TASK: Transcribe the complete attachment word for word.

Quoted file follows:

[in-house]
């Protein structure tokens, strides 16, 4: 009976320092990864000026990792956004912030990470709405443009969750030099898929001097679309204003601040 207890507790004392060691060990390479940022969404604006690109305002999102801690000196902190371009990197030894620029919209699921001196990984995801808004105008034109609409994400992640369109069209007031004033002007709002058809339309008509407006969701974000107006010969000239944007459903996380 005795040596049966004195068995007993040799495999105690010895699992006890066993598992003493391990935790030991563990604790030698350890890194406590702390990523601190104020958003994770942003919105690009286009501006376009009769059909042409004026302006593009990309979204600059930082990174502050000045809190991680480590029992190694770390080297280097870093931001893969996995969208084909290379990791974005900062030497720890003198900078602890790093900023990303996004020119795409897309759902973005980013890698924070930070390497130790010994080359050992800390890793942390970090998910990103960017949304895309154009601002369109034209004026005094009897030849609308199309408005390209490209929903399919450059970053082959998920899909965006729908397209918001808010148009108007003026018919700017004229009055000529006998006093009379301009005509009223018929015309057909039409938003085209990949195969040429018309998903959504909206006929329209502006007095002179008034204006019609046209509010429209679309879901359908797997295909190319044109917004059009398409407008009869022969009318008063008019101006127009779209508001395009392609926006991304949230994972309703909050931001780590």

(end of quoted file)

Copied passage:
[in-house]
């Protein structure tokens, strides 16, 4: 009976320092990864000026990792956004912030990470709405443009969750030099898929001097679309204003601040 207890507790004392060691060990390479940022969404604006690109305002999102801690000196902190371009990197030894620029919209699921001196990984995801808004105008034109609409994400992640369109069209007031004033002007709002058809339309008509407006969701974000107006010969000239944007459903996380 005795040596049966004195068995007993040799495999105690010895699992006890066993598992003493391990935790030991563990604790030698350890890194406590702390990523601190104020958003994770942003919105690009286009501006376009009769059909042409004026302006593009990309979204600059930082990174502050000045809190991680480590029992190694770390080297280097870093931001893969996995969208084909290379990791974005900062030497720890003198900078602890790093900023990303996004020119795409897309759902973005980013890698924070930070390497130790010994080359050992800390890793942390970090998910990103960017949304895309154009601002369109034209004026005094009897030849609308199309408005390209490209929903399919450059970053082959998920899909965006729908397209918001808010148009108007003026018919700017004229009055000529006998006093009379301009005509009223018929015309057909039409938003085209990949195969040429018309998903959504909206006929329209502006007095002179008034204006019609046209509010429209679309879901359908797997295909190319044109917004059009398409407008009869022969009318008063008019101006127009779209508001395009392609926006991304949230994972309703909050931001780590």